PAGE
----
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Public Relations: It's in the Cards

By producing trading cards for animal control personnel, a few municipal agencies are helping officers make some memorable introductions.

By producing trading cards for animal control personnel, a few municipal agencies are helping officers make some memorable introductions.

Last summer, dozens of children in Deadwood, South Dakota, were looking for Ordinance/Animal Control Officer Cynthia Rische. They weren't planning to report that a dog needed water or that a cat was up a tree—they wanted to get their hands on Rische's trading cards.

No, Rische is not a baseball legend or a professional wrestler. She's just one of a handful of animal control officers around the country who put their names, smiling faces, and badge numbers on collectible cards that are distributed to the community.

Following a trend popularized by many police departments, ACOs are enhancing their image through these colorful "business cards." Officers have found that when they use the cards to introduce themselves to children, the kids are more likely to approach them later with problems. "They don't perceive you as just a police officer," says Rische. "They perceive you as more of a friend now, because they get to know you a little bit more." After a fellow officer challenged a class of fifth graders to obtain every card produced by the Deadwood Police Department, Rische found herself passing out 20 to 30 cards a week.

In Naperville, Illinois, a trading card features all four animal control officers employed by the city's police department. "We hand them out to people who come through the shelter, at school presentations, and on scout tours," says Cindy Bickle, supervisor for animal control for the Naperville Police Department. "And if we're [on duty], we may just hand them out with a business card. It just adds a positive note about animal control."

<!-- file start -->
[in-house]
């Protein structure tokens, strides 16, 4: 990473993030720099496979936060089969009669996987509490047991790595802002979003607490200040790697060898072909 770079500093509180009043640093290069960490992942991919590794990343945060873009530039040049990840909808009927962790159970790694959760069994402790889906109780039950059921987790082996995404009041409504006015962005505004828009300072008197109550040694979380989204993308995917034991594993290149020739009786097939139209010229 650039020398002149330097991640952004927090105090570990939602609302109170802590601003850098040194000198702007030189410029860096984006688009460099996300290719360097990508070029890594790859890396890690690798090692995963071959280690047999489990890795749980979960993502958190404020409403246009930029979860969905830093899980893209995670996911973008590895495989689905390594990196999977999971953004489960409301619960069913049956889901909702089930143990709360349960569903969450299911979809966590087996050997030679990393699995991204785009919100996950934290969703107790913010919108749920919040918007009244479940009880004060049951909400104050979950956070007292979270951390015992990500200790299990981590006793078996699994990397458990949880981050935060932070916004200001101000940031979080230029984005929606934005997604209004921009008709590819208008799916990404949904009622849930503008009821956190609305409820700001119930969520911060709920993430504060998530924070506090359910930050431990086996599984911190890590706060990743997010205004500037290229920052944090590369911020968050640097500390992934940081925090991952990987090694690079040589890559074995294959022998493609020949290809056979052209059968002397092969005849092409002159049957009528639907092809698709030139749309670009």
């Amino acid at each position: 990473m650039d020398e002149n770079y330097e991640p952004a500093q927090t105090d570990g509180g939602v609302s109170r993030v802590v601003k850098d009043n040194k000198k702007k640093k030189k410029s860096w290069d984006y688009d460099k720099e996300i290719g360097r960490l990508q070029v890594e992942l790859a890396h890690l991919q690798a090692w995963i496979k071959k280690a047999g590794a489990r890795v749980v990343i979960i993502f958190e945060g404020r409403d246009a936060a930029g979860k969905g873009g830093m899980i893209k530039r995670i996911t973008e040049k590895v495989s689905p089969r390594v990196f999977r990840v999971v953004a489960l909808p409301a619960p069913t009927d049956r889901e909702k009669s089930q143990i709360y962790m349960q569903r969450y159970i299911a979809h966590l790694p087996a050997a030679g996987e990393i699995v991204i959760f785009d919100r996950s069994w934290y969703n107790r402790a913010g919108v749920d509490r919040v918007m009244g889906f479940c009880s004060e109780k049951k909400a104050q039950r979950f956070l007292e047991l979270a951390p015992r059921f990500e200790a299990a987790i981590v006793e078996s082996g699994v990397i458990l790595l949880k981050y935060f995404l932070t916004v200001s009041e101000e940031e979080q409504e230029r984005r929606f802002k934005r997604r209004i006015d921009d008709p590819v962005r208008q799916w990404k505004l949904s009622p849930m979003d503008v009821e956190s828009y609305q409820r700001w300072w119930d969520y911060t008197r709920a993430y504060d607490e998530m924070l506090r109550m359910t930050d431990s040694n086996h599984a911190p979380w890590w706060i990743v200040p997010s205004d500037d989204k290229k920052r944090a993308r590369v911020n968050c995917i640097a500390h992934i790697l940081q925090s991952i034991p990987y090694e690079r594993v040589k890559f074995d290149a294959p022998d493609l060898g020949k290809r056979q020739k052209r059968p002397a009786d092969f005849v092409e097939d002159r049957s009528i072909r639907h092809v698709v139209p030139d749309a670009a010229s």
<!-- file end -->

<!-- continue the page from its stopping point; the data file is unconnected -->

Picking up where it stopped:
The department's K-9 unit and swat team already had trading cards, and local kids saw the jobs in those units as "cool," says Elizabeth Brantner, Naperville's previous animal control supervisor. "We wanted to add ACOs to 'the cool people,'" she says. "The cards help rid us of the dog-catcher image, and show the officers' involvement in community education."

In 1992, Joel Myers, community relations officer for the Iowa City Police Department, set up a trading card program for all the officers in the department, including animal control personnel. Since then, three editions of the cards have been produced, with the financial help of local sponsors such as a fast-food restaurant and a photography studio.

Some people collect entire sets of the cards, and officers have gained a bit of celebrity status by appearing at local sporting events. "We have no major professional sports teams in this area, so the University of Iowa athletic program is popular," says Myers. "And whenever they have a homecoming or any other event, we have animal shelter officers and police officers out there signing cards with the athletes."

Of course, an ACO's rookie card may never be auctioned for $10,000, but the card's public relations boost can be priceless.

 

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